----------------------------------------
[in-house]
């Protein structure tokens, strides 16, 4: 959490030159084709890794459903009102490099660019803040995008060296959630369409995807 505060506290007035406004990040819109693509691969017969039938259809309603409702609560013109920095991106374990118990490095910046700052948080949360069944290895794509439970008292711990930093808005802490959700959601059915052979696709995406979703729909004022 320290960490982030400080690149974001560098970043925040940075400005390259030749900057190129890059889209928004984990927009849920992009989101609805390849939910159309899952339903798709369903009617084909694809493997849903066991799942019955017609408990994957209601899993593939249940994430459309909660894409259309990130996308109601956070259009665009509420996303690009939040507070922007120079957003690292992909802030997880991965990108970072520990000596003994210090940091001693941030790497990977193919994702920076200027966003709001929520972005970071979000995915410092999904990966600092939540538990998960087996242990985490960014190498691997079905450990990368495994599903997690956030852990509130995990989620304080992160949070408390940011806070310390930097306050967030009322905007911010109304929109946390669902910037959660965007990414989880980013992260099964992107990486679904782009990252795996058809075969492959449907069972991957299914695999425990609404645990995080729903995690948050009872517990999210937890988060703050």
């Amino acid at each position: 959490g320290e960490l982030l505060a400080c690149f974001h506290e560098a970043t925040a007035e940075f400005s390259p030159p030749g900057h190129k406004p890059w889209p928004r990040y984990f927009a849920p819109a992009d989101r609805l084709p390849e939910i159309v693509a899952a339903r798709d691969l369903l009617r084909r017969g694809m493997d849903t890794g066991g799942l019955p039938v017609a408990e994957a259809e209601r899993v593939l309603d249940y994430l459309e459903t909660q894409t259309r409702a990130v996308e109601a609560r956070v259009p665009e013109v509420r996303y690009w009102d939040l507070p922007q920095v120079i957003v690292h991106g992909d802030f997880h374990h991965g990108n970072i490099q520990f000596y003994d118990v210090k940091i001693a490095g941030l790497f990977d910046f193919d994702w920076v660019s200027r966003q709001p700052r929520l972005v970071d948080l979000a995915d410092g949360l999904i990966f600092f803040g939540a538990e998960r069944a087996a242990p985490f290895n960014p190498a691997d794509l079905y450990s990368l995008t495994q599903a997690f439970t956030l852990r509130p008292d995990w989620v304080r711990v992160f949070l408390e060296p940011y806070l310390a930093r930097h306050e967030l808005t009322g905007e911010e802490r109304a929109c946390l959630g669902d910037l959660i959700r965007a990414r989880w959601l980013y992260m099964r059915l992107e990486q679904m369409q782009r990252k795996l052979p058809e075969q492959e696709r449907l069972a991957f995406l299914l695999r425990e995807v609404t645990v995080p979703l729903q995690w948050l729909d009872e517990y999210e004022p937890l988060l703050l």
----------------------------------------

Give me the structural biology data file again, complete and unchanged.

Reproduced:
[in-house]
């Protein structure tokens, strides 16, 4: 959490030159084709890794459903009102490099660019803040995008060296959630369409995807 505060506290007035406004990040819109693509691969017969039938259809309603409702609560013109920095991106374990118990490095910046700052948080949360069944290895794509439970008292711990930093808005802490959700959601059915052979696709995406979703729909004022 320290960490982030400080690149974001560098970043925040940075400005390259030749900057190129890059889209928004984990927009849920992009989101609805390849939910159309899952339903798709369903009617084909694809493997849903066991799942019955017609408990994957209601899993593939249940994430459309909660894409259309990130996308109601956070259009665009509420996303690009939040507070922007120079957003690292992909802030997880991965990108970072520990000596003994210090940091001693941030790497990977193919994702920076200027966003709001929520972005970071979000995915410092999904990966600092939540538990998960087996242990985490960014190498691997079905450990990368495994599903997690956030852990509130995990989620304080992160949070408390940011806070310390930097306050967030009322905007911010109304929109946390669902910037959660965007990414989880980013992260099964992107990486679904782009990252795996058809075969492959449907069972991957299914695999425990609404645990995080729903995690948050009872517990999210937890988060703050």
């Amino acid at each position: 959490g320290e960490l982030l505060a400080c690149f974001h506290e560098a970043t925040a007035e940075f400005s390259p030159p030749g900057h190129k406004p890059w889209p928004r990040y984990f927009a849920p819109a992009d989101r609805l084709p390849e939910i159309v693509a899952a339903r798709d691969l369903l009617r084909r017969g694809m493997d849903t890794g066991g799942l019955p039938v017609a408990e994957a259809e209601r899993v593939l309603d249940y994430l459309e459903t909660q894409t259309r409702a990130v996308e109601a609560r956070v259009p665009e013109v509420r996303y690009w009102d939040l507070p922007q920095v120079i957003v690292h991106g992909d802030f997880h374990h991965g990108n970072i490099q520990f000596y003994d118990v210090k940091i001693a490095g941030l790497f990977d910046f193919d994702w920076v660019s200027r966003q709001p700052r929520l972005v970071d948080l979000a995915d410092g949360l999904i990966f600092f803040g939540a538990e998960r069944a087996a242990p985490f290895n960014p190498a691997d794509l079905y450990s990368l995008t495994q599903a997690f439970t956030l852990r509130p008292d995990w989620v304080r711990v992160f949070l408390e060296p940011y806070l310390a930093r930097h306050e967030l808005t009322g905007e911010e802490r109304a929109c946390l959630g669902d910037l959660i959700r965007a990414r989880w959601l980013y992260m099964r059915l992107e990486q679904m369409q782009r990252k795996l052979p058809e075969q492959e696709r449907l069972a991957f995406l299914l695999r425990e995807v609404t645990v995080p979703l729903q995690w948050l729909d009872e517990y999210e004022p937890l988060l703050l």